On Thursday, November 19, I attended the New York Philharmonic Open Rehearsal at Avery Fisher Hall at Lincoln Center. This was the first time I had attended an open rehearsal or heard the New York Philharmonic play live. Upon entering, it was interesting to note how relaxed the performers appeared, most likely because it was only a rehearsal and not the real show. As everyone was taking their seats, the performers would come and go as they pleased until the conductor came out and the rehearsal was ready to begin.
The conductor, Riccardo Muti, was rather entertaining during the rehearsal. He would consistently turn to face the audience and talk to us about certain things. It was somewhat difficult to hear everything he was saying, given our seats were closer to the back, but some of the things that I was able to make out were interesting. I felt like this was a good way to keep the rehearsal relaxed, but in a good way. Of course Muti would not want his performers to feel that they do not have to work hard at all, but a little break in between would help calm down any of the performers if they did not play their part right. Muti’s drive for perfection was evident when he would stop the performance, say something to the performers, and the piece would be replayed. Clearly, Muti was not impressed with that portion of the concert, and wanted it to be perfected.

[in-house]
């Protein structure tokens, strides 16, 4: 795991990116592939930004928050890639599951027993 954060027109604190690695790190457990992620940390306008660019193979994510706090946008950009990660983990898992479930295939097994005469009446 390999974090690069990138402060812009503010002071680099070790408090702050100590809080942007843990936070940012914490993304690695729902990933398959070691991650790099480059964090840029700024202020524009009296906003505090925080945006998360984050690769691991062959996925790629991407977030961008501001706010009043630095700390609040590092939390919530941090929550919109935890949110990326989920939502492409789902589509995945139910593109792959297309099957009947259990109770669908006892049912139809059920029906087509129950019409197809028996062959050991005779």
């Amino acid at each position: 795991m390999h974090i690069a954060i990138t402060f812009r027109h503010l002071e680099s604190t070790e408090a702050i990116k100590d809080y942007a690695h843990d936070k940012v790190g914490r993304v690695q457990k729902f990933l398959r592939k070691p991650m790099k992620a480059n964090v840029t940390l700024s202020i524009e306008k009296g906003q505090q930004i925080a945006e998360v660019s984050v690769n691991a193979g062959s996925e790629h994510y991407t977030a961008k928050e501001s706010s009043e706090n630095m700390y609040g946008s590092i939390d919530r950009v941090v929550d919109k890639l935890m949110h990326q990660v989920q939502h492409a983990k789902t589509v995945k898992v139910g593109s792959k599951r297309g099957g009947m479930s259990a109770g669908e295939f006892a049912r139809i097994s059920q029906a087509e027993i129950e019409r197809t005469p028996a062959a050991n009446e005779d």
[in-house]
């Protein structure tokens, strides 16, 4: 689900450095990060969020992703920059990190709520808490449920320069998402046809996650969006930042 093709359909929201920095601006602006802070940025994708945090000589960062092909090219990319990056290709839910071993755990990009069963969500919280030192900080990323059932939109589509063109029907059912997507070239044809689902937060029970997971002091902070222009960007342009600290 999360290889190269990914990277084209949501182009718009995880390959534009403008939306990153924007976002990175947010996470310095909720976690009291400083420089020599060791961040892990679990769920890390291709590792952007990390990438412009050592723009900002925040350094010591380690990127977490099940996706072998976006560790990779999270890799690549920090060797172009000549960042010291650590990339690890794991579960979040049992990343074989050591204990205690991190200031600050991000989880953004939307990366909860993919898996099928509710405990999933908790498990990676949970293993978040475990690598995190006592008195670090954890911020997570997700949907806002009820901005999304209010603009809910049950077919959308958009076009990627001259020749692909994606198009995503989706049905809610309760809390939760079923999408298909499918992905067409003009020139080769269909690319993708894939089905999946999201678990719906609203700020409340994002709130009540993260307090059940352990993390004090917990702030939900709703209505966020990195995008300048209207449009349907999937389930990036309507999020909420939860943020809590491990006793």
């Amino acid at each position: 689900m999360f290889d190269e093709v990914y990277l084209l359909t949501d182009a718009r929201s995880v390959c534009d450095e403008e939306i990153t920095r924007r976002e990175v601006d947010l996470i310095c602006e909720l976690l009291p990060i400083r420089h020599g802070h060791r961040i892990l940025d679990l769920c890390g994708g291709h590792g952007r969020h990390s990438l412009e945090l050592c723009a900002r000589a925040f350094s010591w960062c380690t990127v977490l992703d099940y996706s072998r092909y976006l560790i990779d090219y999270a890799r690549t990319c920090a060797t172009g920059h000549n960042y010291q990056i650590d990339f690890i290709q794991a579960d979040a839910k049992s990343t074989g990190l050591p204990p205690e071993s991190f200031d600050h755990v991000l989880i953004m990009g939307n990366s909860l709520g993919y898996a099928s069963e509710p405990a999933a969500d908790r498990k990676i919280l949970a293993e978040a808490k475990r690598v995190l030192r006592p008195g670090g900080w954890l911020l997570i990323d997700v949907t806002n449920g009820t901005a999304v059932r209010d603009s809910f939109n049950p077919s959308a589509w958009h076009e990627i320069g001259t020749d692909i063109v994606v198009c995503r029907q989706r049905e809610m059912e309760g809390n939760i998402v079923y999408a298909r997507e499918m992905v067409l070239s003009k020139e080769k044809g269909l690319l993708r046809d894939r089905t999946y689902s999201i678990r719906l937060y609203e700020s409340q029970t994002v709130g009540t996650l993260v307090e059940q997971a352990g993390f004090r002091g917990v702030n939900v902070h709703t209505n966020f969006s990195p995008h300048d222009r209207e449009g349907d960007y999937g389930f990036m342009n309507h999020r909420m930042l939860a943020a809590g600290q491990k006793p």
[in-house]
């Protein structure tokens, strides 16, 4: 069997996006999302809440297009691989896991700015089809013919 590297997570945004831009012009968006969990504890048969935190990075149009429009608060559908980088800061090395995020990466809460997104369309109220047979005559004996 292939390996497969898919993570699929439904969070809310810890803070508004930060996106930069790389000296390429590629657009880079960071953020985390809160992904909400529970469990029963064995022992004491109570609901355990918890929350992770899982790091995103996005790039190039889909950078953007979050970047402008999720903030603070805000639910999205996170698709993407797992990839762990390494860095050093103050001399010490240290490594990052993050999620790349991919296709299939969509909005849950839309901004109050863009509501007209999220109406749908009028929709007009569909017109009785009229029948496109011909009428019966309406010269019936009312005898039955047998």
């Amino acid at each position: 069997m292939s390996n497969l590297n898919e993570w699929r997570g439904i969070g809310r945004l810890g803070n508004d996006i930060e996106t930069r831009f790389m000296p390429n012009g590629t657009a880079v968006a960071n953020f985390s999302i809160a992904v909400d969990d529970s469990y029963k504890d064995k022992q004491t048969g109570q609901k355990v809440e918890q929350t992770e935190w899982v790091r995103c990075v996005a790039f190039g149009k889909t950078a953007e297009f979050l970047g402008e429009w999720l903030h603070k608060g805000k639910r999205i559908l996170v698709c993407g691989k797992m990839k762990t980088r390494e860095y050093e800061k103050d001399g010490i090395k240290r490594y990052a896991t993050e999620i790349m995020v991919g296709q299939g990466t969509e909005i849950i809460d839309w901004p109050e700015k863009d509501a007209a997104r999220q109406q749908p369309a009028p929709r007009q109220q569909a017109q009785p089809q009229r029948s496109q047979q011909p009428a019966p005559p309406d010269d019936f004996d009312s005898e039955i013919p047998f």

The performers played their pieces very well, which is why they are a part of the Philharmonic. I was amazed at how wonderful the music sounded, wondering how they managed to make all the various instruments work in harmony. In addition, it was interesting to see how all the performers knew exactly when to enter in the piece. Only many years of experience would allow someone to be able to perform that well.
Overall, the Open Rehearsal was a great experience. The music that was performed sounded magnificent, and considering it was a rehearsal, the final concert would most likely have been something to remember. The conductor included the audience in the rehearsal, which made the audience feel better because they were no longer idle spectators. Although this was my first open rehearsal and viewing of the New York Philharmonic, it was certainly something to remember.